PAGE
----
But who would guess that brut -- in this case, champagne -- was one of
Napoleon's secret weapons in his conquest to rule the world.
Once famously explaining,
"In victory you deserve champagne, in defeat you need it."
Who could dispute that logic.
Without question, Napoleon's shrewdest war-time strategy
was courting the loyalty of his troops.
He was a master at forming personal relationships,
working his charismatic magic even in the heat of battle.
Whether removing his own war medals to pin on brave soldiers in the field,
or gracing his top brass with their favorite champagne,
the Emperor of France took pains to seduce & finesse his followers.
He tied his own glory to the glory of France -- and used all the gifts from
the good French earth to lavish thanks and praise on his fighting forces.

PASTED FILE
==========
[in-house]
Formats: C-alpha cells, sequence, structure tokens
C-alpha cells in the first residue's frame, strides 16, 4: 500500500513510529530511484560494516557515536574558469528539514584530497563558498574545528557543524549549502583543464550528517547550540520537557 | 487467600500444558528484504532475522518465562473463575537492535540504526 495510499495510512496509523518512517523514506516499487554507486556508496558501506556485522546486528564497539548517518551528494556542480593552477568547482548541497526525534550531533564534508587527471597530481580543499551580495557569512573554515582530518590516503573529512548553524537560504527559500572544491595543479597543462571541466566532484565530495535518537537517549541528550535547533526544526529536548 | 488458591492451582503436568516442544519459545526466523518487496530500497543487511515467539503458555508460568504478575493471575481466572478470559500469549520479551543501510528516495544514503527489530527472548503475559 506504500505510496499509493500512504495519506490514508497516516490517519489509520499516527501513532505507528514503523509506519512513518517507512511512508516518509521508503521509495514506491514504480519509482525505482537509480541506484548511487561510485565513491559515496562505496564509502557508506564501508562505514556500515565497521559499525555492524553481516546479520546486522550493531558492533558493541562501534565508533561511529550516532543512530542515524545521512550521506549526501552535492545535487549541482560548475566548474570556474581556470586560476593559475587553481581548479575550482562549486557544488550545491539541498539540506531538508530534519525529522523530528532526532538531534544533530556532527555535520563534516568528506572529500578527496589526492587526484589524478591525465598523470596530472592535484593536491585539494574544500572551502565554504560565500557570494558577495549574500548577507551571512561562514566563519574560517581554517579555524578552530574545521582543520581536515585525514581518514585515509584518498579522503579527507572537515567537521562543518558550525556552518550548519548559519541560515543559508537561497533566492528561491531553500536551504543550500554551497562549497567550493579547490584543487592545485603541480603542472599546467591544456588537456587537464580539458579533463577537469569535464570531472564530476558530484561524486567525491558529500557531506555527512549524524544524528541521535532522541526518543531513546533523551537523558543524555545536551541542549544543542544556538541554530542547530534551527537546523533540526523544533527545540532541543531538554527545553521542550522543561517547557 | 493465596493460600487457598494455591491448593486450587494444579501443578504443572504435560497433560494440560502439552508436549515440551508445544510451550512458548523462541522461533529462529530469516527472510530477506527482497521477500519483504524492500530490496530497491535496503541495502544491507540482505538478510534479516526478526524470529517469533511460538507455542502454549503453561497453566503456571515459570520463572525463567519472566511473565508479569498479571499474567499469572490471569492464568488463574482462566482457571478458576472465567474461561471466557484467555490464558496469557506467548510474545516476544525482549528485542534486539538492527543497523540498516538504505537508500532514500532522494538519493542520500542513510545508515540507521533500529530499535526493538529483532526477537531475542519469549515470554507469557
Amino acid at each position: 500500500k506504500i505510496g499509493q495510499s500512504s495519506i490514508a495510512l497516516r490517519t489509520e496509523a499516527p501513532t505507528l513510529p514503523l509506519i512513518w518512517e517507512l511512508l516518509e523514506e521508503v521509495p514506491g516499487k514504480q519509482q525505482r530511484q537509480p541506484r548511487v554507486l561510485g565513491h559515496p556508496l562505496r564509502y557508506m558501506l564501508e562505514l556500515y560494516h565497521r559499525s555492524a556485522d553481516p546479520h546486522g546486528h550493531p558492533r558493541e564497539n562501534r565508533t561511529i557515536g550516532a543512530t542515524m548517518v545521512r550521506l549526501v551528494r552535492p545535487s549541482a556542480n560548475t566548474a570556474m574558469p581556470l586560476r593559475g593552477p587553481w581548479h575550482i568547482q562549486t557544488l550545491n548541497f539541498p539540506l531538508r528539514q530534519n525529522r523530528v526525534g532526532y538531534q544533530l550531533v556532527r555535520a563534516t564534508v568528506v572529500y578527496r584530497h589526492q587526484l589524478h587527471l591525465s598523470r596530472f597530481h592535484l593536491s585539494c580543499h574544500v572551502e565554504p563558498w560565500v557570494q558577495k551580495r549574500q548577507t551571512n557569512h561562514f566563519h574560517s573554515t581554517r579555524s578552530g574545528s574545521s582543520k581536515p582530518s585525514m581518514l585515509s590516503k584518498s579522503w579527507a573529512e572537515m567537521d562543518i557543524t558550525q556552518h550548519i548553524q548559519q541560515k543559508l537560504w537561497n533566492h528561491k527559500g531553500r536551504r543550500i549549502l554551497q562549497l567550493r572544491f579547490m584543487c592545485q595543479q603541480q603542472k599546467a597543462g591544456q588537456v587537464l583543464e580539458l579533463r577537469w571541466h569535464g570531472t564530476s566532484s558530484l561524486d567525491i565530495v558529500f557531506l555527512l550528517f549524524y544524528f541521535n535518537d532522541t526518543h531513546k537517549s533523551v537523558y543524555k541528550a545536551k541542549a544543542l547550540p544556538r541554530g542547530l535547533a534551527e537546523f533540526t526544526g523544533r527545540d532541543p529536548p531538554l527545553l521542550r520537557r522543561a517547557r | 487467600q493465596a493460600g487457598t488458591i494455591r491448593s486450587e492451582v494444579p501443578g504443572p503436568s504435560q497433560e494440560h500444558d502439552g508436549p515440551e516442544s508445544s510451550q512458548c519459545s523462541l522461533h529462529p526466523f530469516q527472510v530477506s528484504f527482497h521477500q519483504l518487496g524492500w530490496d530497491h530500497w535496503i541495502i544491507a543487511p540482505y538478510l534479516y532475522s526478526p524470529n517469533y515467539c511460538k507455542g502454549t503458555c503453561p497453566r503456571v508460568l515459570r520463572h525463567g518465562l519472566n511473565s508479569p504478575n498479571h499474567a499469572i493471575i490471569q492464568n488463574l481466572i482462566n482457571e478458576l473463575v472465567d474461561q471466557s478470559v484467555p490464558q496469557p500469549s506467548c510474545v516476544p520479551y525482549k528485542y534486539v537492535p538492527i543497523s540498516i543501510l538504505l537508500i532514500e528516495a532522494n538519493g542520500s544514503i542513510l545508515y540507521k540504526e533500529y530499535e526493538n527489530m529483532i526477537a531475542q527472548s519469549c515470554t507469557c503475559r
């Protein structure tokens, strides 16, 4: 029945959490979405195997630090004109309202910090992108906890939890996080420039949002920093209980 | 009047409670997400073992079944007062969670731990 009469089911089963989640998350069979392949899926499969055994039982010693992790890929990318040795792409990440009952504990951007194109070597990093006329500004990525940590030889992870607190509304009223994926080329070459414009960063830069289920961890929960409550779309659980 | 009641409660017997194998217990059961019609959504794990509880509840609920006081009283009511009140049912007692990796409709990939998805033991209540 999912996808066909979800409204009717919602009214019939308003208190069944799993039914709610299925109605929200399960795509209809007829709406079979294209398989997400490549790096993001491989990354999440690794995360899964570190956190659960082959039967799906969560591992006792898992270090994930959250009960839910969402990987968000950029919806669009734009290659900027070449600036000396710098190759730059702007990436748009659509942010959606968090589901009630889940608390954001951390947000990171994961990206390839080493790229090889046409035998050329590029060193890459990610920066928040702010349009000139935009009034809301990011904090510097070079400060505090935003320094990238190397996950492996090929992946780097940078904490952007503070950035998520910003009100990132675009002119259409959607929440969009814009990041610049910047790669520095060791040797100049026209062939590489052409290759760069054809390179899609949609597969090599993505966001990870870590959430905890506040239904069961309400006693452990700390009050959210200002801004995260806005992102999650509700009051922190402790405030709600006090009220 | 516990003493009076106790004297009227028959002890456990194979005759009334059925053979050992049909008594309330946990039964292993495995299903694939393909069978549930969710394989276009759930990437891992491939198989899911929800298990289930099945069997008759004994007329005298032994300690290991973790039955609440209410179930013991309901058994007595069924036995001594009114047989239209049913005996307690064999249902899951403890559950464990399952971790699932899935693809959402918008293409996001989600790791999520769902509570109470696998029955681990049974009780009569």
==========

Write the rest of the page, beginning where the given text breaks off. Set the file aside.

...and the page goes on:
Wine, champagne, bread -- the staff of life.
His winning strategy started with the act of taming hungry tummies.
Hungry, cold, wearing ill-fitting boots, the suffering herd of soldiers
surely felt grateful when they got their daily ration of bread and wine.
They didn't get much - bread, biscuits, rice, a bit of ground meat and
one liter of wine was supposed to nourish four men for four days.
They were also encouraged to scavenge off the land for whatever
they could muster as they dug deeper into enemy territory.
Napoleon's good friend since military school, Jean-Rémy Moet
of the famed house of Moet & Chandon, was thrilled and
thankful for Napoleon's loyalty to his champagne brand.
He built a replica of the Grand Trianon in Epernay
so Napoleon and Josephine would feel right at home.
The warmonger often stopped off just before battle
to stock up on his favorite bottles.
In a hurry to join his troops against Wellington's forces, Napoleon didn't
have time to make his standard stop at his friend's champagne house.
Deviating from the norm, he hurried off to the front lines ---
his final battle --- literally his Waterloo -- without his standard cache.
Curious, coincidence, or an act of God, who knows.....